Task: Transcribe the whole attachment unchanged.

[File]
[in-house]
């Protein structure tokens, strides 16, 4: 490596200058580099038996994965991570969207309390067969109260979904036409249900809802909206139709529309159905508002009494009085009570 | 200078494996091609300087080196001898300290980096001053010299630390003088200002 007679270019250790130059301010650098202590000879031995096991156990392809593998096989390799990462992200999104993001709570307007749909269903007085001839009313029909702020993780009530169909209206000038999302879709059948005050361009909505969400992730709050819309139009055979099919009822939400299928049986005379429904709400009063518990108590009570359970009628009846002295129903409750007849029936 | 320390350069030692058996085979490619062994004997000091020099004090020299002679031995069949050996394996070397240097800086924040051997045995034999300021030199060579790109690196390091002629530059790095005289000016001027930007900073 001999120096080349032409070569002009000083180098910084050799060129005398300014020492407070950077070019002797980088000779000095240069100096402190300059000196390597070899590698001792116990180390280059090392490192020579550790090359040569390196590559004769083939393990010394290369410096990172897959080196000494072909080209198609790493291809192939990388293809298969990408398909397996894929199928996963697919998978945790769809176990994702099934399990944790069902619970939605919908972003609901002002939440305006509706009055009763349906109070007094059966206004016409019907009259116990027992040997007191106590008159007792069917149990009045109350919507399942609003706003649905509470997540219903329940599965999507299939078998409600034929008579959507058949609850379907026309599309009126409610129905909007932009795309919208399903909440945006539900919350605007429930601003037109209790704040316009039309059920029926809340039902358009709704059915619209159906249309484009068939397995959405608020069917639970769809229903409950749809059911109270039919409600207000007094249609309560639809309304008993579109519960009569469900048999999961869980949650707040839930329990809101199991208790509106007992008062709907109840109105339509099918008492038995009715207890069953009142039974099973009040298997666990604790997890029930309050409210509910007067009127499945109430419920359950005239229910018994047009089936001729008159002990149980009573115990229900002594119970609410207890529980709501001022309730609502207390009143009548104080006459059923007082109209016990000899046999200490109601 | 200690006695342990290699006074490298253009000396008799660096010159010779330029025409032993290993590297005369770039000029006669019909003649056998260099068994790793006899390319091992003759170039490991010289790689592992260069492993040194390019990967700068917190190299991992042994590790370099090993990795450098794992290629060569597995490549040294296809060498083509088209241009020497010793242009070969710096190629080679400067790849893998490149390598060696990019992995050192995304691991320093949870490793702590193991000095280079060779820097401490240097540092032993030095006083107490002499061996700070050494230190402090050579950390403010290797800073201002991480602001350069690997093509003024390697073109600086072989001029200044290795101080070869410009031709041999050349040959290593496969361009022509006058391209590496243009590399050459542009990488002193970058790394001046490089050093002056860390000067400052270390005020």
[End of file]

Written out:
[in-house]
């Protein structure tokens, strides 16, 4: 490596200058580099038996994965991570969207309390067969109260979904036409249900809802909206139709529309159905508002009494009085009570 | 200078494996091609300087080196001898300290980096001053010299630390003088200002 007679270019250790130059301010650098202590000879031995096991156990392809593998096989390799990462992200999104993001709570307007749909269903007085001839009313029909702020993780009530169909209206000038999302879709059948005050361009909505969400992730709050819309139009055979099919009822939400299928049986005379429904709400009063518990108590009570359970009628009846002295129903409750007849029936 | 320390350069030692058996085979490619062994004997000091020099004090020299002679031995069949050996394996070397240097800086924040051997045995034999300021030199060579790109690196390091002629530059790095005289000016001027930007900073 001999120096080349032409070569002009000083180098910084050799060129005398300014020492407070950077070019002797980088000779000095240069100096402190300059000196390597070899590698001792116990180390280059090392490192020579550790090359040569390196590559004769083939393990010394290369410096990172897959080196000494072909080209198609790493291809192939990388293809298969990408398909397996894929199928996963697919998978945790769809176990994702099934399990944790069902619970939605919908972003609901002002939440305006509706009055009763349906109070007094059966206004016409019907009259116990027992040997007191106590008159007792069917149990009045109350919507399942609003706003649905509470997540219903329940599965999507299939078998409600034929008579959507058949609850379907026309599309009126409610129905909007932009795309919208399903909440945006539900919350605007429930601003037109209790704040316009039309059920029926809340039902358009709704059915619209159906249309484009068939397995959405608020069917639970769809229903409950749809059911109270039919409600207000007094249609309560639809309304008993579109519960009569469900048999999961869980949650707040839930329990809101199991208790509106007992008062709907109840109105339509099918008492038995009715207890069953009142039974099973009040298997666990604790997890029930309050409210509910007067009127499945109430419920359950005239229910018994047009089936001729008159002990149980009573115990229900002594119970609410207890529980709501001022309730609502207390009143009548104080006459059923007082109209016990000899046999200490109601 | 200690006695342990290699006074490298253009000396008799660096010159010779330029025409032993290993590297005369770039000029006669019909003649056998260099068994790793006899390319091992003759170039490991010289790689592992260069492993040194390019990967700068917190190299991992042994590790370099090993990795450098794992290629060569597995490549040294296809060498083509088209241009020497010793242009070969710096190629080679400067790849893998490149390598060696990019992995050192995304691991320093949870490793702590193991000095280079060779820097401490240097540092032993030095006083107490002499061996700070050494230190402090050579950390403010290797800073201002991480602001350069690997093509003024390697073109600086072989001029200044290795101080070869410009031709041999050349040959290593496969361009022509006058391209590496243009590399050459542009990488002193970058790394001046490089050093002056860390000067400052270390005020």